Benchnotes Mar 1999

Benchnotes Mar 1999

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Claims for Attorney's Fees After Conversion to Chapter 13

In In re Bottone, 226 B.R. 290 (Bankr. D. Mass. 1998) Bankruptcy Judge Henry J. Boroff wound his way through various provisions of the Code attempting to answer the question of whether a claim held by an attorney for services rendered in a chapter 7 case in defending dischargeability actions that was later converted to a case under chapter 13 is stayed from collection and/or must be paid through the chapter 13 plan. He first analyzed §348, which specifically provides that upon conversion, the entry of the order for relief is deemed to be the date of the original filing of the chapter 7. The court then found that §348(d) is "doubly inapplicable" as it excludes claims arising under §503(b), and under §706(a) it does not apply to claims arising in a chapter 7 subsequently converted to another chapter. The court then turned to §1305(a)(2), which supplements §§501 and 502 in chapter 13 cases. However, the court found that §1305(a) is of no assistance because it leaves to the creditor alone the right to file a proof of claim for its post-petition debt. Under §348(b), for purposes of §1305(a), the date of the order for relief in a case converted from chapter 13 is not deemed to be the date of commencement, but rather the date of conversion. There is no question that the fees in question arose post-petition but before confirmation. The court then turned to §330(a) and related sections and held that §330(a)(4)(B) applied to the fees sought in this case. As a result, the court found that the claim of a debtor's attorney for legal services rendered in a chapter 7 case subsequently converted to chapter 13 is an administrative priority claim in the chapter 13 case, which must be treated pursuant to the provisions of §1322(a)(2).

Equitable Subordination of Claims

In In re Citicorp Venture v. Committee of Creditors Holding Unsecured Claims, 160 F.3d 982 (3rd Cir. 1998), the unsecured creditors' committee brought an adversary proceeding objecting to the allowance of claims against a debtor and seeking equitable subordination of those claims. The target of the action was an entity who had a pre-petition right to and has exercised a right to seat a representative on the board of directors of the debtor and its subsidiaries. As a result, the target was found to be a fiduciary of the chapter 11 debtor. That fiduciary was found to have purchased claims against the debtor without specifically disclosing the purchase to the debtor or the unsecured creditors' committee. The bankruptcy court found that the fiduciary intended to profit from purchasing the debt at a discount and to gain control of the debtor's reorganization through the purchases, and was motivated primarily by self interest. Further, the purchase was facilitated by access to material non-public information. The court held that equitable subordination of the claims was justified as the selling noteholders were deprived of the ability to make fully and informed decisions to sell, they suffered dilution of voting rights and there were costs incurred in delaying confirmation.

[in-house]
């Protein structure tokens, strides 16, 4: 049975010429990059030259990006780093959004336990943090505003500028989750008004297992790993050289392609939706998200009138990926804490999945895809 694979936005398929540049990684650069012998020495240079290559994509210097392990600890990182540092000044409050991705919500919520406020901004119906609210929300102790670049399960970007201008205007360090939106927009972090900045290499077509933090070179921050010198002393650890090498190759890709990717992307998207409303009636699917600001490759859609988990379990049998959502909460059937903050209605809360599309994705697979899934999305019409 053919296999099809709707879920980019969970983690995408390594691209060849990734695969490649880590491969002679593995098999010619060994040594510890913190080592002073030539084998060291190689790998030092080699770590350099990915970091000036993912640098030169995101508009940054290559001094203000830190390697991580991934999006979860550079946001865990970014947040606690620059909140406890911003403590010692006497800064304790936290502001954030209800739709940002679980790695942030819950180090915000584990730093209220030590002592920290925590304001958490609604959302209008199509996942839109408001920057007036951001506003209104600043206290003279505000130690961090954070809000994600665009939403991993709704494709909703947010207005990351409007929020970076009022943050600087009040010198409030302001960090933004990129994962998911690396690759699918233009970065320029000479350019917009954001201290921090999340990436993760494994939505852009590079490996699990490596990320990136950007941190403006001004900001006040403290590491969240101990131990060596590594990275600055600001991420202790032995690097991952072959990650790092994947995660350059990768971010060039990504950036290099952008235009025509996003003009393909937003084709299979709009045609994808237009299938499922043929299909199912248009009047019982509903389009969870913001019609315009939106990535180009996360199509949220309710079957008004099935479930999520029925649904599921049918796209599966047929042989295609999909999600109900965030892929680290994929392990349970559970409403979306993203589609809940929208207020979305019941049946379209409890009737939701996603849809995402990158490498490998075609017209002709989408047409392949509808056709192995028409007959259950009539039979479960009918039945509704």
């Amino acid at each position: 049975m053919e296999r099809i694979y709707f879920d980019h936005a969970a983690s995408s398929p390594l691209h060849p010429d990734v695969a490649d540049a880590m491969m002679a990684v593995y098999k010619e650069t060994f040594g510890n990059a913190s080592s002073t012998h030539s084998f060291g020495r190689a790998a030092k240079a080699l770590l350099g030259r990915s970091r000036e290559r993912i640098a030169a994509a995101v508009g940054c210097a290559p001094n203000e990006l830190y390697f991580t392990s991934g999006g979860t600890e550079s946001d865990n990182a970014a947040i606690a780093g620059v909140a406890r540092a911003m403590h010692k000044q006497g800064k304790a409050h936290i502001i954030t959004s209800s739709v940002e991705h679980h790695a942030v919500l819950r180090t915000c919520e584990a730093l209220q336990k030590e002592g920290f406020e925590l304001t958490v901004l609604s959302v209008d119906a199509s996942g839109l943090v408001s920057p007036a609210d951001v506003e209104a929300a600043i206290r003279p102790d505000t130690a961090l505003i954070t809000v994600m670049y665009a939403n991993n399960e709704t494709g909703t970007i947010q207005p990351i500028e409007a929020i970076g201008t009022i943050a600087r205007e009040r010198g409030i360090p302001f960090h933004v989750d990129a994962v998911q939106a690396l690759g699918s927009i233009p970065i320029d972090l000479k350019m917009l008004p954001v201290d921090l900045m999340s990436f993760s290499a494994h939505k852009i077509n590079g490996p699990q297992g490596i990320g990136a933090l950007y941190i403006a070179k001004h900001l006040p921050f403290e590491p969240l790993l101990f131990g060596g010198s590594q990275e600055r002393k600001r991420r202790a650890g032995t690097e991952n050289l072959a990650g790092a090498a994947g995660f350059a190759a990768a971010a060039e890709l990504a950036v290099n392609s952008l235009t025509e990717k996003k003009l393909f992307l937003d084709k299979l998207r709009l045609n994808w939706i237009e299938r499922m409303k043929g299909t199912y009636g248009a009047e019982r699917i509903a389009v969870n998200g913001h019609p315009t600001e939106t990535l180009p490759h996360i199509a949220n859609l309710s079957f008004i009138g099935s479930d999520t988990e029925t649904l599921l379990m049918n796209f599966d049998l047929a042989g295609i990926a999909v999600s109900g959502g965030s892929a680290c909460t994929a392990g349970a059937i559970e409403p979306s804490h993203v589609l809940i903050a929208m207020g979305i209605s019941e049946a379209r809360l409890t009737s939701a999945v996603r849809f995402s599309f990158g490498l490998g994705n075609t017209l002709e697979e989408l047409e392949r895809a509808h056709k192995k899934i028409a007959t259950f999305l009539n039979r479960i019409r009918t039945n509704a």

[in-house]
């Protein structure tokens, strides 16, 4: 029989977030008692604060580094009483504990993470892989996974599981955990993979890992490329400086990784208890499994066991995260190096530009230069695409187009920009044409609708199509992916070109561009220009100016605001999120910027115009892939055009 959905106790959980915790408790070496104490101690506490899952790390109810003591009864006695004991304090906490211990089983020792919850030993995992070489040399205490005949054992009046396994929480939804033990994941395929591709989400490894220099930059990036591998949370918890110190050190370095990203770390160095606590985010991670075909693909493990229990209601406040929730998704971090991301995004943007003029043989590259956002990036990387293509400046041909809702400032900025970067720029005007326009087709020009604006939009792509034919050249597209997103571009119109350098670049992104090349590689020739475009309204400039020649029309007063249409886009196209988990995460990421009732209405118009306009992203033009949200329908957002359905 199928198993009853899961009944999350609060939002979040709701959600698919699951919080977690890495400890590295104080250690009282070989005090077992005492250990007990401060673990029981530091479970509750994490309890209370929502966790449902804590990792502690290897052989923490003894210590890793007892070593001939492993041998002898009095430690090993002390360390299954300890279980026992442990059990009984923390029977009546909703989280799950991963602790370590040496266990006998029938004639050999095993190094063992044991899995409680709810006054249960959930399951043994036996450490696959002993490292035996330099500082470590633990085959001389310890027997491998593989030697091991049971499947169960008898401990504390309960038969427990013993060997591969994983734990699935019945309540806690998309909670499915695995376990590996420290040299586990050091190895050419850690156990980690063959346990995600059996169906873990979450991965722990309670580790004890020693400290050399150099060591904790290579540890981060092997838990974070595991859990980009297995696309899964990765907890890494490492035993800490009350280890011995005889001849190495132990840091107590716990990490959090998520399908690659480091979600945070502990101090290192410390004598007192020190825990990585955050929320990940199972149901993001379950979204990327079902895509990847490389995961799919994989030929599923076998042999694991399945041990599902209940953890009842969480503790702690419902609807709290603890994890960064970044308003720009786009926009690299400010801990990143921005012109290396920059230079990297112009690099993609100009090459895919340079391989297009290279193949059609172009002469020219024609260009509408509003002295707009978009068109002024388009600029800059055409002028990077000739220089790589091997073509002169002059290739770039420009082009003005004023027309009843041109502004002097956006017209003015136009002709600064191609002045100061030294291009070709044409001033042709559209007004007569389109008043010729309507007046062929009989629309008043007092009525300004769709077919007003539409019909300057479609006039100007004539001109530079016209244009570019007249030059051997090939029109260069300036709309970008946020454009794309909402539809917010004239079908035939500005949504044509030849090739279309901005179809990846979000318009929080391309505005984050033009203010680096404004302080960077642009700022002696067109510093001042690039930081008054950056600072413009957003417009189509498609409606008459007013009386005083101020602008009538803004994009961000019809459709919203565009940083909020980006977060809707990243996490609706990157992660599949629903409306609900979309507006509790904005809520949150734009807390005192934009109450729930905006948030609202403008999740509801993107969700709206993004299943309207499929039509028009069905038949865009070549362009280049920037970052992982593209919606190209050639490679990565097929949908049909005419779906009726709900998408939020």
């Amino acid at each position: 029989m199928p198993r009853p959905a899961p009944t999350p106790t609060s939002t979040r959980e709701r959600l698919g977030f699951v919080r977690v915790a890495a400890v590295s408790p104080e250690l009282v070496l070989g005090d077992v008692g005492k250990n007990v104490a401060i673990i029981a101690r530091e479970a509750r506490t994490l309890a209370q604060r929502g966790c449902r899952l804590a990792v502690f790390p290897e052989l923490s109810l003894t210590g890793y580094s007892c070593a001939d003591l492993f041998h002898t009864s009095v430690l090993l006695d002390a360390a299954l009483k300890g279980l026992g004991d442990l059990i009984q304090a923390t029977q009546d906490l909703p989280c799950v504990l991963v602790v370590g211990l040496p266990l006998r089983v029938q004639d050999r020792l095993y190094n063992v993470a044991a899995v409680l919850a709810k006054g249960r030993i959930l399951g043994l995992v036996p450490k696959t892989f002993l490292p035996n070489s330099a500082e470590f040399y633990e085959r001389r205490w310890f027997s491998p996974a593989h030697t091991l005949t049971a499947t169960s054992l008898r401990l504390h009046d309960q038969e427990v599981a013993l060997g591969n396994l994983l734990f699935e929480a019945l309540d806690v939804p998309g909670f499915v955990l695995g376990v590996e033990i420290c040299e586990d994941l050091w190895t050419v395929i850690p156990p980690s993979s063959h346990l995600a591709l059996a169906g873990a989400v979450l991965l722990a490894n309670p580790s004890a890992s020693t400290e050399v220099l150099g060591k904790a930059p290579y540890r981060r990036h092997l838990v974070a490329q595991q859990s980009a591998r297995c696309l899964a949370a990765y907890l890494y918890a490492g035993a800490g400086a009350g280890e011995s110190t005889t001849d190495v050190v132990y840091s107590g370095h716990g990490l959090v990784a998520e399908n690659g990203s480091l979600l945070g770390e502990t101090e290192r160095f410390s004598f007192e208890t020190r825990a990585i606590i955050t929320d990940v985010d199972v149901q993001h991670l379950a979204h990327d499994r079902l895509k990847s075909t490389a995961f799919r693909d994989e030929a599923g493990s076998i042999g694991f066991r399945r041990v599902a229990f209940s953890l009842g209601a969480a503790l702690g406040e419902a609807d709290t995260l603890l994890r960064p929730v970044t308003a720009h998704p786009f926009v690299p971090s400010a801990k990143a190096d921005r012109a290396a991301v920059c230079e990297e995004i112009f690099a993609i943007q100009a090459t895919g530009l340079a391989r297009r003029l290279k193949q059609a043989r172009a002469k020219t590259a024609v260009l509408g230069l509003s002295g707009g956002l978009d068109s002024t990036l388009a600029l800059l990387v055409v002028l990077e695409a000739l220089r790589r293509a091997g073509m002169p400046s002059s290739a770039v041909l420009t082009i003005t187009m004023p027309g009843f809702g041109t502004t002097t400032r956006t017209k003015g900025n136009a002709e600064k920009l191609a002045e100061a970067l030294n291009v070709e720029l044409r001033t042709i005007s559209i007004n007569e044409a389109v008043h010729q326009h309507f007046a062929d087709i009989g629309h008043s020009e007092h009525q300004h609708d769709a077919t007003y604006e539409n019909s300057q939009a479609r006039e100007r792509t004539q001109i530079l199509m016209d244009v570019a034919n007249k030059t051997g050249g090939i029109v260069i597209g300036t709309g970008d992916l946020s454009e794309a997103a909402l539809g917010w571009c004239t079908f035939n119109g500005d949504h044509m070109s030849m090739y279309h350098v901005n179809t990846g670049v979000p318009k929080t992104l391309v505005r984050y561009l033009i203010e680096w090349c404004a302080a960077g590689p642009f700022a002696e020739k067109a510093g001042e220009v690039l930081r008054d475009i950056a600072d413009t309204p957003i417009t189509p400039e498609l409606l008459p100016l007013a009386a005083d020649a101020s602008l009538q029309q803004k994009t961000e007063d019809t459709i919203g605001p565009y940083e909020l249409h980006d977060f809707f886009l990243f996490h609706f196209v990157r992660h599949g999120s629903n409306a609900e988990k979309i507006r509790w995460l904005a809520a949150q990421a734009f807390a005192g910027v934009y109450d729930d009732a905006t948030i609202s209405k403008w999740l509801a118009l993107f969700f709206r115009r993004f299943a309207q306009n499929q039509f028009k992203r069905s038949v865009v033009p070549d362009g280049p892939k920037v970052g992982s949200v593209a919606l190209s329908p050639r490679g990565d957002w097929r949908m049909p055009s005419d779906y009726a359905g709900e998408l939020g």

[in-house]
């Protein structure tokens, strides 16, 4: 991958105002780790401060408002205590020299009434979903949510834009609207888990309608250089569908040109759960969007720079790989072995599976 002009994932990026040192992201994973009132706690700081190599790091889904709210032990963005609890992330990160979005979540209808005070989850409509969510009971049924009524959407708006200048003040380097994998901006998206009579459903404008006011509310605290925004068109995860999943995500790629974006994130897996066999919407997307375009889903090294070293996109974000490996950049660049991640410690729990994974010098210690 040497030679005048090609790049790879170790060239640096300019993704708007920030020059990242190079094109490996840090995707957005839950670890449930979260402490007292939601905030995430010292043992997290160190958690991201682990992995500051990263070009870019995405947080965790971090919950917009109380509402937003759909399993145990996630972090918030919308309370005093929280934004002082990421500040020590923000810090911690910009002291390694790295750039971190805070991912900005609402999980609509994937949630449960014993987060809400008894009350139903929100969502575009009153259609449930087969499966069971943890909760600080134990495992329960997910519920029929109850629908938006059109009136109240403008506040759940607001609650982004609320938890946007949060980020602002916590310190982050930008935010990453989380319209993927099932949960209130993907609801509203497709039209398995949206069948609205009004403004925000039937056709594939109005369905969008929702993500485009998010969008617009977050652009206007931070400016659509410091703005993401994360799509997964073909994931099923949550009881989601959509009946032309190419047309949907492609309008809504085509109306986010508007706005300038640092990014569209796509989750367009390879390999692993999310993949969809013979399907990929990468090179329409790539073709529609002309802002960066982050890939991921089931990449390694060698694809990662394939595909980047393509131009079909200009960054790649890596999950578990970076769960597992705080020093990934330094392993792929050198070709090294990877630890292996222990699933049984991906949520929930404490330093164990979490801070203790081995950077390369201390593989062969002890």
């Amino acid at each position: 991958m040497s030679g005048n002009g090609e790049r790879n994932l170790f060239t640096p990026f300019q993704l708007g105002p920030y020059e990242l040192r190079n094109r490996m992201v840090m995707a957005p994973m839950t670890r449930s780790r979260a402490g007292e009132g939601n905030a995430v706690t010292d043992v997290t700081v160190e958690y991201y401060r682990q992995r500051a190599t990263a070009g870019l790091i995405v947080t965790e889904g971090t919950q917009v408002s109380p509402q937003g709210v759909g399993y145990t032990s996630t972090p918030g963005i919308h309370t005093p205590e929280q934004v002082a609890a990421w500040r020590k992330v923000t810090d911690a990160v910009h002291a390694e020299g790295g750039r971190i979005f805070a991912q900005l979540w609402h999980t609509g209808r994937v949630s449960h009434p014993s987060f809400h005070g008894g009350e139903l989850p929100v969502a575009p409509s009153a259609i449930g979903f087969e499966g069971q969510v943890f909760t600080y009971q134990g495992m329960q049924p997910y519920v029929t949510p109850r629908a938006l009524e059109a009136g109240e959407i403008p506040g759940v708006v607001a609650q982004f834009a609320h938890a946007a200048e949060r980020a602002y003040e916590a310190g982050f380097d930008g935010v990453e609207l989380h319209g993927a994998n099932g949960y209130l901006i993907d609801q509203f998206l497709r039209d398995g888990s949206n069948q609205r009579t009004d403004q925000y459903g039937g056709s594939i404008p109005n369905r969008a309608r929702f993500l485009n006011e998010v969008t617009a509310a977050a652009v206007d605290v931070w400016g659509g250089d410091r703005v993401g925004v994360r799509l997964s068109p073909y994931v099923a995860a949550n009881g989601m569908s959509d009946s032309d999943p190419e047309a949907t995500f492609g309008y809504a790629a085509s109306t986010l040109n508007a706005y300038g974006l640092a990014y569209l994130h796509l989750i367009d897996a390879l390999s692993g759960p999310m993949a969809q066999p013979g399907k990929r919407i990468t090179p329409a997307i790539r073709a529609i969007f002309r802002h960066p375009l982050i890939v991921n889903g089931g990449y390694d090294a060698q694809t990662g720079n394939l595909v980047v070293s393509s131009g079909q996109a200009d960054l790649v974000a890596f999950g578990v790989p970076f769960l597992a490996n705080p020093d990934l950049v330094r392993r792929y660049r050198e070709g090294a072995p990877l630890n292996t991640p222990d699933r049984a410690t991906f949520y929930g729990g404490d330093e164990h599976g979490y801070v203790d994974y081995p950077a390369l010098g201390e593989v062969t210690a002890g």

• In re Hagerstown Fiber Ltd., 226 B.R. 353 (Bankr. S.D.N.Y. 1998) (under New York law, a dissolved partnership that could continue in business solely for the purpose of winding up its affairs was ineligible for chapter 11 relief either to reorganize or liquidate);
  • In re East Shoshone Hospital District, 226 B.R. 430 (Bankr. D. Idaho 1998) (prior court approval of a chapter 9 debtor's professionals is not required);
  • In re Central Copters Inc., 226 B.R. 447 (Bankr. D. Mont. 1998) (U.S. Trustee is entitled to quarterly fee from the proceeds of the sale of collateral, even where paid directly to the secured creditor in reduction of its claim);
  • In re Healthback LLC, 226 B.R. 464 (Bankr. W.D. Okla. 1998) (bankruptcy court has jurisdiction to decide that withholding current Medicare payments to apply against purported pre-petition overpayment violated the automatic stay as an unauthorized setoff rather than a recoupment, which would not be subject to the automatic stay);
  • In re Bryer, 227 B.R. 201 (Bankr. D. Maine 1998) (restitution obligation did not lose its non-dischargeable character following assignment to sureties);
  • In re Southwestern Water Corp., 227 B.R. 262 (Bankr. W.D. Tex. 1998) (Section 1129(a)(9) allows the court to confirm a liquidating plan only if the plan provides for full payment of all priority claims in cash on the effective date of the plan unless other treatment has been agreed to);
  • In re Ben Franklin Retail Store Inc., 227 B.R. 268 (Bankr. N.D. Ill. 1998) (fees incurred by counsel to interim trustee in contesting an election for a permanent trustee are not compensable under §330(a)(1) as the duties of the trustee under §704 do not include such contest, but rather the role is reserved to the U.S. Trustee);
  • Matter of Kindhart, 160 F.3d 1176 (7th Cir. 1998) (adherence to district's 10-year old $800.00 base for attorney's fees in chapter 13 cases was an abuse of discretion where it appeared to be outmoded and arbitrary);
  • In re Lafeyette Hotel Partnership, 227 B.R. 445 (S.D.N.Y. 1998) (separate classification of tenant's claim from that of general unsecured creditors is appropriate where the tenant provided the funding necessary to fulfill debtor's payment responsibilities to its creditors); and
  • In re Steaks to Go Inc., 226 B.R. 35 (Bankr. E.D. Mo. 1998) (covenants not to compete contained within franchise agreements remained enforceable following debtor/franchisee's rejection of agreements).

Journal Date: 
Monday, March 1, 1999